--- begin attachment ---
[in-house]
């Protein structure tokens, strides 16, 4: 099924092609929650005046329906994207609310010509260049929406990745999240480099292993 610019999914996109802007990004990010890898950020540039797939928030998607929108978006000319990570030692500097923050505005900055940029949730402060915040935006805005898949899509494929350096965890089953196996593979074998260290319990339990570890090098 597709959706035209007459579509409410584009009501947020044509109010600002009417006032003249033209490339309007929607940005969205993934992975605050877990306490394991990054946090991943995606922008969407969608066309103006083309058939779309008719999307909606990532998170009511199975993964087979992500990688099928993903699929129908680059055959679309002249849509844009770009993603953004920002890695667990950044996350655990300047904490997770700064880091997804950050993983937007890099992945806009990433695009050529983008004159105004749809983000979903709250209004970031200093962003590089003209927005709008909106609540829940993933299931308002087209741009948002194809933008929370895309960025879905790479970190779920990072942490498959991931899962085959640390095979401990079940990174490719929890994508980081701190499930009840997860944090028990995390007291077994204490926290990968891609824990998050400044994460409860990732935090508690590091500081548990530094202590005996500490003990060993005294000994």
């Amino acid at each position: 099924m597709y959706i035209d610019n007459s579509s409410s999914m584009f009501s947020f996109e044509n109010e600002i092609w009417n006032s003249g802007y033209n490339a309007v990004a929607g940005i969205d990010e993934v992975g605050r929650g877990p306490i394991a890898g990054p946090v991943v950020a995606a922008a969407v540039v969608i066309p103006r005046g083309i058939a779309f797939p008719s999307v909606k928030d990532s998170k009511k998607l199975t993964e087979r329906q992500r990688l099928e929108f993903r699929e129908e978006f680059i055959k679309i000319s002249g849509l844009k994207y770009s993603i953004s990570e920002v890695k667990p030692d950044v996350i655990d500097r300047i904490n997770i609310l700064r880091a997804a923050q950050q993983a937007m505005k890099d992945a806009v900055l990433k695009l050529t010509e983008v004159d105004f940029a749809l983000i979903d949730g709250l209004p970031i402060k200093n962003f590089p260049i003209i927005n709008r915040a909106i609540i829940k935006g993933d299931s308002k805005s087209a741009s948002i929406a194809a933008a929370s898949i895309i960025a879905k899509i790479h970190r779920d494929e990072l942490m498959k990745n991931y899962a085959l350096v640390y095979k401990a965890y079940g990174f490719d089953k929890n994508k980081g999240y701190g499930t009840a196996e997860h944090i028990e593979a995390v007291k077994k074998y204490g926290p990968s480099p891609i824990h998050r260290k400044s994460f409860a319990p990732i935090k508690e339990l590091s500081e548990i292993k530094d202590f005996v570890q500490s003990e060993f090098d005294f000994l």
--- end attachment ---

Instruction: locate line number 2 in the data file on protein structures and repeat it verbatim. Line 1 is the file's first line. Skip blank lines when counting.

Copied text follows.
């Protein structure tokens, strides 16, 4: 099924092609929650005046329906994207609310010509260049929406990745999240480099292993 610019999914996109802007990004990010890898950020540039797939928030998607929108978006000319990570030692500097923050505005900055940029949730402060915040935006805005898949899509494929350096965890089953196996593979074998260290319990339990570890090098 597709959706035209007459579509409410584009009501947020044509109010600002009417006032003249033209490339309007929607940005969205993934992975605050877990306490394991990054946090991943995606922008969407969608066309103006083309058939779309008719999307909606990532998170009511199975993964087979992500990688099928993903699929129908680059055959679309002249849509844009770009993603953004920002890695667990950044996350655990300047904490997770700064880091997804950050993983937007890099992945806009990433695009050529983008004159105004749809983000979903709250209004970031200093962003590089003209927005709008909106609540829940993933299931308002087209741009948002194809933008929370895309960025879905790479970190779920990072942490498959991931899962085959640390095979401990079940990174490719929890994508980081701190499930009840997860944090028990995390007291077994204490926290990968891609824990998050400044994460409860990732935090508690590091500081548990530094202590005996500490003990060993005294000994």